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Africa has launched an ambitious African Renewable Energy Initiative (AREI) as the continent’s a major contribution to Conference of Parties (COP21) taking place in Paris, France.
The launch of the initiative which aims to produce 300 gigawatts (GW) of electricity for the continent by 2030 is a demonstration of Africa’s leadership in the UN climate negotiations.
The initiative’s goals are to help achieve sustainable development, enhance well-being and sound economic development by ensuring universal access to sufficient amounts of clean, appropriate and affordable energy.
The project also aims to help African countries leapfrog towards renewable energy systems that support their low-carbon development strategies while enhancing economic and energy security.
The initiative is expected to deliver 10 GW of new and additional renewable energy generation capacity by 2020 and mobilize the African potential to generate at least 300 GW by 2030.
AREI is an outcome of African leadership in Workstream II of the Durban Platform including their May 2014 proposal for a global renewable energy support programme.
The initiative has been endorsed by African Heads of State (AU Assembly and Committee of African Heads of State and Government on Climate Change) and Ministers of Environment (AMCEN) the G7 (Elmau Summit) the G20 (Energy Summit).
Speaking during the launch of the project at the Africa Pavillion in Paris, Akinwumi Adesina, the President of the African Development Bank (AfDB), one of the major sponsors of the initiative, said the institution will triple its financing to climate change initiatives by 2020 dedicating 40 percent of the Bank’s resources to such efforts.
He regretted that Africa is often referred to as a dark continent because majority of the residents have no access to electricity. “Africa has 640 million of its people who don’t have access to electricity. A total of 7 million Africans have no access to clean energy and majority use charcoal and kerosene. This always leads to deaths. We must stop this,” Adesina said.
He added, “The initiative is a game-changer as Africa loses 4 per cent of its GDP due to lack of clean energy. Sunshine should do more than just nourish our crops. It must light our homes. Our massive water resources should do more than water our farms, it should power our industries. Potential is important, but homes and industries cannot be powered by potential. Africa must unlock its renewable energy potentials.”
Judi Wakhungu, Kenya’s Environment Cabinet Secretary who represented President Uhuru Kenyatta at the meeting, welcomed the initiative, noting it is important as it will reduce carbon emission.
“Clean energy is important and its production and utilisation will reduce the carbon emission and save the environment. Kenya welcomes the AfDB initiative and we are ready to engage in massive solar and wind energy production to attain 100 per cent electricity reach for our people,” Wakhungu said.
Wilbur Ottichilo, Kenyan Member of Parliament for the Emuhaya Constituency who is part of the Kenyan delegation, said the project demonstrates that Africa is in charge of it is destiny.
“As a continent, we are demonstrating that we can take care of our problems and time for asking for favours is over. Let us use the resources we have to solve our problems,” he said.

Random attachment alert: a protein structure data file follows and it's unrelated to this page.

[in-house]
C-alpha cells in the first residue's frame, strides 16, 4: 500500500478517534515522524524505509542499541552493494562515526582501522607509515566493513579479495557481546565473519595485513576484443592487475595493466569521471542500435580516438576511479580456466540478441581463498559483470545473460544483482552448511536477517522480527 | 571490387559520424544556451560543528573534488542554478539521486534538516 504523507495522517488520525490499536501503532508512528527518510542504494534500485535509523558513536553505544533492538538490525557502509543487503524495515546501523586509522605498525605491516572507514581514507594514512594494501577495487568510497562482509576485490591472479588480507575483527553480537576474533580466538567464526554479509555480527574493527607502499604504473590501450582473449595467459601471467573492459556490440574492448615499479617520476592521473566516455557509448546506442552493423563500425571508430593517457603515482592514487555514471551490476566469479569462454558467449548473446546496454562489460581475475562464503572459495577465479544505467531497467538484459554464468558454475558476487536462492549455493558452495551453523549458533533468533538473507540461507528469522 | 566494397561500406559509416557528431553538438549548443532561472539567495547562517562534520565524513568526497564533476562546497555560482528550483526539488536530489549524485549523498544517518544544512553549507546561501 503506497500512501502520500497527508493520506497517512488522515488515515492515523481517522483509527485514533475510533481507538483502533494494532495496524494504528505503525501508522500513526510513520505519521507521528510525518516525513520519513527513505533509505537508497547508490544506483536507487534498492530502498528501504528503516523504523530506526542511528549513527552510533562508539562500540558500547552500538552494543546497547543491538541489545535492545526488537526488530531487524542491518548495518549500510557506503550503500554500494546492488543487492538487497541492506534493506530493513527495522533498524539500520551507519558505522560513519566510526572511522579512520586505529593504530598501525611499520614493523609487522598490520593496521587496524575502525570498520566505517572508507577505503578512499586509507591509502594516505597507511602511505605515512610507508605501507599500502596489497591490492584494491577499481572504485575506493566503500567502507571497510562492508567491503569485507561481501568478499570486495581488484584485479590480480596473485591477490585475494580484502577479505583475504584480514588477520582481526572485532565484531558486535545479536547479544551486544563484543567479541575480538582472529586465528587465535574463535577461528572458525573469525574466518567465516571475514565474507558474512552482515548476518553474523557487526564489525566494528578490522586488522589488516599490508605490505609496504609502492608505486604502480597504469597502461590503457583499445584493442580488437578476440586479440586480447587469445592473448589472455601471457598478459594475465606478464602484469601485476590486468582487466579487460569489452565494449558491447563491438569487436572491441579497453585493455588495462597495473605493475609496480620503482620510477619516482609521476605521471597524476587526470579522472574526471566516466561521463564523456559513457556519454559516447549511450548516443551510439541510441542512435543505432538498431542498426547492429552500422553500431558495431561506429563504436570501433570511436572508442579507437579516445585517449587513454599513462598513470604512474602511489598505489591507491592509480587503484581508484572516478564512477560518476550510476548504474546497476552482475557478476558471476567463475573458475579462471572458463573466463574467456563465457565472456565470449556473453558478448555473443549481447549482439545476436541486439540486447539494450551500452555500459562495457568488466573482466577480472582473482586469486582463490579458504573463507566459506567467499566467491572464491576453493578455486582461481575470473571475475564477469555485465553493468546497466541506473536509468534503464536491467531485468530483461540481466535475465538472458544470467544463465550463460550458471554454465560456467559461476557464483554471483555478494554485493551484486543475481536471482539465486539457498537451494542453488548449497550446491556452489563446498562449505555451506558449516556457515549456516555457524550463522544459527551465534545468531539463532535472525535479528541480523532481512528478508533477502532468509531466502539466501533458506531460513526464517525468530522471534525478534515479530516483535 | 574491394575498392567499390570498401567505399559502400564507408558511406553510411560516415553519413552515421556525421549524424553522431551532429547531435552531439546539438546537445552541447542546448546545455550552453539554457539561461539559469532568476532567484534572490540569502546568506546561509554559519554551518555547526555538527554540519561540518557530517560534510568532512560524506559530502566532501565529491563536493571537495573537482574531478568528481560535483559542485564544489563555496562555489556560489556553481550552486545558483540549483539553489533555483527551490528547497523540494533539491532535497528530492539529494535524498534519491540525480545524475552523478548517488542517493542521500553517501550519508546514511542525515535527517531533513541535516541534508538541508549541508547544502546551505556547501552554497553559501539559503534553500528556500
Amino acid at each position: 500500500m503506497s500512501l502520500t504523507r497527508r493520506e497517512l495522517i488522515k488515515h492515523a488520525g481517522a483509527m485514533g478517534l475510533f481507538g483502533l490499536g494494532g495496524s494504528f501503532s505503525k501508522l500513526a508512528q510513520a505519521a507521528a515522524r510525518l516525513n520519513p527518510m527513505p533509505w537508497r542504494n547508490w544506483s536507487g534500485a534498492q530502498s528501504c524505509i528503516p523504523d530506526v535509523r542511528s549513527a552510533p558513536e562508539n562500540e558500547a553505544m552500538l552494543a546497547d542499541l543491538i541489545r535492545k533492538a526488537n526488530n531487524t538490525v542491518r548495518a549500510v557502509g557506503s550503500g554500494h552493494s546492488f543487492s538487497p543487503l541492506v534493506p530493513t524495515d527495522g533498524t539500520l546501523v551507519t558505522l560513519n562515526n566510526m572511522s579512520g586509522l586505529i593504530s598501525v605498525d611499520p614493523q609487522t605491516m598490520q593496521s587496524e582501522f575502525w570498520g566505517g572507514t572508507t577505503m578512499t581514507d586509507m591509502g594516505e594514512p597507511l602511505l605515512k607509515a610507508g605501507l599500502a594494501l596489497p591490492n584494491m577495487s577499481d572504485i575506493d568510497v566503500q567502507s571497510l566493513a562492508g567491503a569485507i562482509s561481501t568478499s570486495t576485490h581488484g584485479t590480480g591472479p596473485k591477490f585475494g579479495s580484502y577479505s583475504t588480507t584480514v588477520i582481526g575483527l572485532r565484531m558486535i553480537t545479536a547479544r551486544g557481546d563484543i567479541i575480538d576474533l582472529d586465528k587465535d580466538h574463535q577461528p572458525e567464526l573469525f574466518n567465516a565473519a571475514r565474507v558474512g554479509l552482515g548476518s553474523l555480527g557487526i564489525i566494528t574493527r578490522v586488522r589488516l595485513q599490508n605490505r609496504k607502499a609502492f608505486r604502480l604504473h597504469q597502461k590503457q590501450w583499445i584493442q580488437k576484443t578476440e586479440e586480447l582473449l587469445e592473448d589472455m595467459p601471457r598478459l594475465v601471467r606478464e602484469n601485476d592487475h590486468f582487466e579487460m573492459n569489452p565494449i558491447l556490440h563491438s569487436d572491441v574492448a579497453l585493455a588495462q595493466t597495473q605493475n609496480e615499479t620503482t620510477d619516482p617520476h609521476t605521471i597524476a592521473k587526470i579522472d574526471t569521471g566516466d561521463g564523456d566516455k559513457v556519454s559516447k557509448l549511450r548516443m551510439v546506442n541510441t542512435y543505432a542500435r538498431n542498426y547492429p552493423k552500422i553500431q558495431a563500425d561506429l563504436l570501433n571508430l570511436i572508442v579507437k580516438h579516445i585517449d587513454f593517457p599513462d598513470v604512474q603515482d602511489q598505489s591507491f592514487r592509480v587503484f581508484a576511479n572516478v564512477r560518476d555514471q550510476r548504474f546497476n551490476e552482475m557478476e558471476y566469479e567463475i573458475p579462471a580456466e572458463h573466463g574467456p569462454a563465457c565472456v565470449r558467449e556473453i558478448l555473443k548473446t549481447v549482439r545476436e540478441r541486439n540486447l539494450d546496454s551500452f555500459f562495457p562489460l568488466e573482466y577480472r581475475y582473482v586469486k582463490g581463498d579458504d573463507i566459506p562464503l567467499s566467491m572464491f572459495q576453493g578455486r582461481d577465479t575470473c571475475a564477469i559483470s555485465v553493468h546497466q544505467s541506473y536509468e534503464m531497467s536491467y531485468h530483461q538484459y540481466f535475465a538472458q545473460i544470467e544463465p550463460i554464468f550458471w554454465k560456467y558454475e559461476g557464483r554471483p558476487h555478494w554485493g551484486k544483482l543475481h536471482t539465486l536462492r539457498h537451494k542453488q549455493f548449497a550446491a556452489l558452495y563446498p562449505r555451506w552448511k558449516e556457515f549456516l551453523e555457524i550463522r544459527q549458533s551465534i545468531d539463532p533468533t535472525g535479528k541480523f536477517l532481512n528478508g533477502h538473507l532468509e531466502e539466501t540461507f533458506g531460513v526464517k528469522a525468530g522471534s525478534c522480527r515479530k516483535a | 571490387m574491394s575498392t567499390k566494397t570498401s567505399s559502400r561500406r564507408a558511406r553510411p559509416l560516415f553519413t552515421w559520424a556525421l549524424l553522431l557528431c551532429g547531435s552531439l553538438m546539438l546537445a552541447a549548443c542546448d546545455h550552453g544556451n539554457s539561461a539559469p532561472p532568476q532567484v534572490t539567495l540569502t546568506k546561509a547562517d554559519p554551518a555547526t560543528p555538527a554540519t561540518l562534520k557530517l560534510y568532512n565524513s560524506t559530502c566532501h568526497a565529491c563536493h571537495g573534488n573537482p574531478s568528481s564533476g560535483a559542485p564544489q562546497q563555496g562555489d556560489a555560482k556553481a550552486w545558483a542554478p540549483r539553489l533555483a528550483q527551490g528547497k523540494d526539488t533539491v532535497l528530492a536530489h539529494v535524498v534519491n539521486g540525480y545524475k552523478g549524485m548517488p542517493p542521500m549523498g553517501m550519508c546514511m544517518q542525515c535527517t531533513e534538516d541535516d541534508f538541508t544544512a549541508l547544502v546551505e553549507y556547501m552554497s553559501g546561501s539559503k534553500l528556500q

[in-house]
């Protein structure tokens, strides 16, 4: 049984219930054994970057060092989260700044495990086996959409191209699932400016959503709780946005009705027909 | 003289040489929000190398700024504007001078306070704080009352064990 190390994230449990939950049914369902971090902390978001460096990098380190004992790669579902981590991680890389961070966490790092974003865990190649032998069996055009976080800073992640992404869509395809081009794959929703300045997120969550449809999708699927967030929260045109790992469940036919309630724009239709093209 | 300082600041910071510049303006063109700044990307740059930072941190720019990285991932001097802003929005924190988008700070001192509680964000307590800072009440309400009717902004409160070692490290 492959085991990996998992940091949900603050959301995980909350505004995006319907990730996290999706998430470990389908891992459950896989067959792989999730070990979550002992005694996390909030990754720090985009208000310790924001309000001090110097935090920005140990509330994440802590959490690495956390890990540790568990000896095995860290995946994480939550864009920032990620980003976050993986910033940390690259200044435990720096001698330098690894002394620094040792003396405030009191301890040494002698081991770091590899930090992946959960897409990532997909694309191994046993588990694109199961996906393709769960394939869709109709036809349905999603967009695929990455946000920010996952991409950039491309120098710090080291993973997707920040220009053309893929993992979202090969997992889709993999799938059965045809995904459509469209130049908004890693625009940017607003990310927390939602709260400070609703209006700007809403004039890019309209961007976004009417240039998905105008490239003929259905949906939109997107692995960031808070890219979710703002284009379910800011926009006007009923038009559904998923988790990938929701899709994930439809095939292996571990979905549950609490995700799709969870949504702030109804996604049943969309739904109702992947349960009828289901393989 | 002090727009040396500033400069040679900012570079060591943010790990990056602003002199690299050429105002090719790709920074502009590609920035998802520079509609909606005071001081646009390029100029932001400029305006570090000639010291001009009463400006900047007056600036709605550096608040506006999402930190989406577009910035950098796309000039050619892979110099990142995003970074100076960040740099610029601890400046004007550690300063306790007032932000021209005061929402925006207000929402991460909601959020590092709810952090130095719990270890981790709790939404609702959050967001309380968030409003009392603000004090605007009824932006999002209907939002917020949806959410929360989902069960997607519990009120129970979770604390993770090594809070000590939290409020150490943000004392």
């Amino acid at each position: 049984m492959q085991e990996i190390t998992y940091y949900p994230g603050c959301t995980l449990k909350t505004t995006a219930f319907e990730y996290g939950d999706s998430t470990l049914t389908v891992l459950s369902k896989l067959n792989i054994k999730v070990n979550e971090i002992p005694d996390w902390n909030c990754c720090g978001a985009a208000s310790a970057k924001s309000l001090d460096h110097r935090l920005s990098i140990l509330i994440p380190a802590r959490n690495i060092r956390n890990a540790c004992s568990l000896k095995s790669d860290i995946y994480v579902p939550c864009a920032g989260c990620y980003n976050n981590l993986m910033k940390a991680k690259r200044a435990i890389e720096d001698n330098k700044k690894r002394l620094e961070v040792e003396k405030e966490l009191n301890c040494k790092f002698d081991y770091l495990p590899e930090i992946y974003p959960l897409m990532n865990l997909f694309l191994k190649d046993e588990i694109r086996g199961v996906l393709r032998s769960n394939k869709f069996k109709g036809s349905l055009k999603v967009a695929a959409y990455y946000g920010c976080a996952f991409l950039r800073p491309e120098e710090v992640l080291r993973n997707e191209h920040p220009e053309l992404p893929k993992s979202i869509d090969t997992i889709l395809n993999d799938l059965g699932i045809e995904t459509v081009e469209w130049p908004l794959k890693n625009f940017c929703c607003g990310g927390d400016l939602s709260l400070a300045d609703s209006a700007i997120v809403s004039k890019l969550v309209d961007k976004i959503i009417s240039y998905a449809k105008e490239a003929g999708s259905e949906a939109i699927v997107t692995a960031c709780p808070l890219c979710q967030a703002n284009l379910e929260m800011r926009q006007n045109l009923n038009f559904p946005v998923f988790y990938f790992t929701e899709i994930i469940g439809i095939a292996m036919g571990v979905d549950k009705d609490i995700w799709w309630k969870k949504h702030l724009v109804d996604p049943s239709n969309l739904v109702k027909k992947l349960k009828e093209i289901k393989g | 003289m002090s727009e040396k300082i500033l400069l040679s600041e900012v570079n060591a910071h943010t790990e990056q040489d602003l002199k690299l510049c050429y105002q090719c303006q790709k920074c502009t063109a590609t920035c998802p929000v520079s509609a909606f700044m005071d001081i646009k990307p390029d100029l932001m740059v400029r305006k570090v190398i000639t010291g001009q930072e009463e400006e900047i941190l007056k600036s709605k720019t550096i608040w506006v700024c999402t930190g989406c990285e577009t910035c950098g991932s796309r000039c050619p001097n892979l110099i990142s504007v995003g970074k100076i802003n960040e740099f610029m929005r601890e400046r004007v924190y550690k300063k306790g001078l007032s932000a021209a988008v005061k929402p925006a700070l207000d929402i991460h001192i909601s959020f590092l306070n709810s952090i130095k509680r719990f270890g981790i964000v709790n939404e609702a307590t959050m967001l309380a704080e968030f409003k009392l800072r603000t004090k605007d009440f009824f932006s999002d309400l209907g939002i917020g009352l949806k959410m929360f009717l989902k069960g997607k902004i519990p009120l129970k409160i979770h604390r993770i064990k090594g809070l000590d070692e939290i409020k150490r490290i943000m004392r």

Nkosazana Dlamini Zuma, Chairperson of the African Union Commission (AUC), applauded the initiative on renewable energy, terming it transformative.
“We need to light up Africa and practice smart agriculture. This will save the dwindling waters of our lakes and transform the lives of our women, who bear the brunt of climate change. We should invest more in technology and innovation so that we equip our youths with the necessary skills to transform our continent,” she said.
Carlos Lopes, Executive Secretary for the UN Economic Commission for Africa (ECA), supported the initiative.
“Affordable and renewable energy is critical for Africa. The continent does not need fossil fuel but low carbon power which should come from hydropower, biomass, marine, geothermal, wing, solar,” Lopes said.
He decried the low penetration of power on the continent saying this affects development.
“The annual production of 160 GW of power by the continent is not even half of Japan’s capacity. What Sub-Saharan Africa produces is less than what South Africa produces. Time to act is now to change the situation,” Lopes said.
President Thomas Boni Yayi of Benin said the new energy deal will promote food security. “We need energy to transform our agriculture. Let us not rely on the fluctuating rains but invest in new technology to grow our economies,” Boni Yayi said.
Mohamed Monem, who represented the President of AMCEN, Khaled Fahmy, who is also Egypt’s Minister for Environment, thanked the Governments of France and Germany for their support to the initiative. “The two governments have supported the programme and have been instrumental in its adoption. We appreciate them and now we must embark on the project and not look back,” Monem said.
Ibrahim Mayaki, Chief Executive Officer of the New Partnership for Africa's Development’s Planning and Coordinating Agency, and Tumusiime Rhoda Peace, AUC’s the Commissioner for Rural Economy and Agriculture, also supported the project, noting that it will save the lives of Africans who will be able to access clean energy.
The African Development Bank is working to put in place all necessary arrangements to host AREI Delivery Unit as well as serve as the Trustee as requested by the AREI Partners and ensure the immediate implementation of the initiative. It fits well with the Bank’s New Deal on Energy for Africa that has an ambitious target of universal access by 2025 (which entails 100% urban access and 95% rural access).